Fürstenwalde's St. Marien Cathedral, with its 68-meter-high tower, is visible from afar. Along with Brandenburg a.d. Havel and Havelberg, Fürstenwalde is one of the three cathedral cities in the Mark Brandenburg region. In its present form, it was built as a three-nave cathedral church around the middle of the 15th century. Particularly noteworthy - not only because of its height - is the tower construction. The square main building with its polygonal towers was completed around 1470. Damaged and restored many times in the course of history, the cathedral was almost completely reduced to rubble in April 1945. However, the church building was fully restored. The most valuable exhibit of the interior is the 12-meter-high sacrament house by the Freiberg sculptor Franz Maidburg. It dates back to the year 1517. The cathedral serves as a place of worship for the congregation. A variety of events and concerts take place in it.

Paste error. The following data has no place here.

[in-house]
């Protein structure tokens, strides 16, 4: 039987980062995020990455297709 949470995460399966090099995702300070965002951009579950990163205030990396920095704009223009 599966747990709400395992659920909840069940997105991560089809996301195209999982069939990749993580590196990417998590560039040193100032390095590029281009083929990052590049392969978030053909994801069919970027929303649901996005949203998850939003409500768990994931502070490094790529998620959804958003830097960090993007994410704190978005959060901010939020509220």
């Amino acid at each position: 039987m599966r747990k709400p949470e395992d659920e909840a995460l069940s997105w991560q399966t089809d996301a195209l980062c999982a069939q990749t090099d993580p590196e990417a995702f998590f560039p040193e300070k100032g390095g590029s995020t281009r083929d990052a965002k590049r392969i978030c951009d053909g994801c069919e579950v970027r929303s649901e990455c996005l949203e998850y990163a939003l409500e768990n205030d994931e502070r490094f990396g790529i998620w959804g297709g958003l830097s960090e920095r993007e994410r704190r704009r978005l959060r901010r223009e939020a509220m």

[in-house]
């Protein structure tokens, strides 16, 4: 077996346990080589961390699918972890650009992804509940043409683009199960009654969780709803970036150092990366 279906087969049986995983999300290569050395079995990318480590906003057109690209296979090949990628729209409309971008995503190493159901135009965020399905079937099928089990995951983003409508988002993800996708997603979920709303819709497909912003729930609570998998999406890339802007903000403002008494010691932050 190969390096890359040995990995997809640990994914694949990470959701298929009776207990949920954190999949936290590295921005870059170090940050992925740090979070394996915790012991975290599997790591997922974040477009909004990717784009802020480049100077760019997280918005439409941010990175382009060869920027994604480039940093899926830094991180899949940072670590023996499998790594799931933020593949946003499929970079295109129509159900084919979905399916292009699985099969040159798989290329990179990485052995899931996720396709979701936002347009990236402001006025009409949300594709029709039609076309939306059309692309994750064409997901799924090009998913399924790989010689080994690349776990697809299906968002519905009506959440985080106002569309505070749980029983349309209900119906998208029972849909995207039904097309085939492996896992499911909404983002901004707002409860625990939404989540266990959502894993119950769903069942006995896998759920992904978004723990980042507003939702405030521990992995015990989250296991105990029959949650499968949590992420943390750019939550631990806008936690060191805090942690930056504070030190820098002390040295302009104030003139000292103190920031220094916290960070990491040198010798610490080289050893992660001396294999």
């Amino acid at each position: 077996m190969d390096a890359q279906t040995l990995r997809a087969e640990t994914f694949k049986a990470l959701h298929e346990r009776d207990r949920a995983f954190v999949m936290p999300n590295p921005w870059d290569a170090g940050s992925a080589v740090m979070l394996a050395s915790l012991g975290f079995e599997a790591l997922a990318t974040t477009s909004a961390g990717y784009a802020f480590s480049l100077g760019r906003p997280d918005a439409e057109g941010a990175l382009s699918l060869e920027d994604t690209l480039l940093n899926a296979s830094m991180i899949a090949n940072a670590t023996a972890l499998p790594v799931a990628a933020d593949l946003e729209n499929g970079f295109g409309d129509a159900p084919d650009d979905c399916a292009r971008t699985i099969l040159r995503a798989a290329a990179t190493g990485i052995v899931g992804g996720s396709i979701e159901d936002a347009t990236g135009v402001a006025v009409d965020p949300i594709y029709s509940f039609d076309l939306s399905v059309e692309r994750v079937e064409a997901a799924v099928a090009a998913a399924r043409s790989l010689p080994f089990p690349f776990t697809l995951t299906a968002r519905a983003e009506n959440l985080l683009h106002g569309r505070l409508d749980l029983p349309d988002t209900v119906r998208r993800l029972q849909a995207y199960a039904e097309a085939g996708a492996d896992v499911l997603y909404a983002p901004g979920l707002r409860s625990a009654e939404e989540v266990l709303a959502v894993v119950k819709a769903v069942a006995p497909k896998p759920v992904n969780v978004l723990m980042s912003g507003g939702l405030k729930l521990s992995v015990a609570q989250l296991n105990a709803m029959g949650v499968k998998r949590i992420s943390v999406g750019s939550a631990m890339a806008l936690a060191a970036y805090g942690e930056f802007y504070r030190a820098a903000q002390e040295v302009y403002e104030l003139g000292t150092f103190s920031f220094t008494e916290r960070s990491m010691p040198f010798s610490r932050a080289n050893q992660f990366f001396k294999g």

Organ: In 1999, the cathedral congregation purchased the three-manual Schuke organ from St. Thomas Church in Leipzig. In 2003, almost all stops of the old Leipzig organ could be heard in the festive service for Reformation Day. Further extensions were financed by donations. Today, the organ consists of 4316 pipes and weighs a total of 25 tons. The smallest pipe has a length of 6,5 mm and weighs 4,2 g. The largest pipe is 6.50 m long and weighs 75 kg.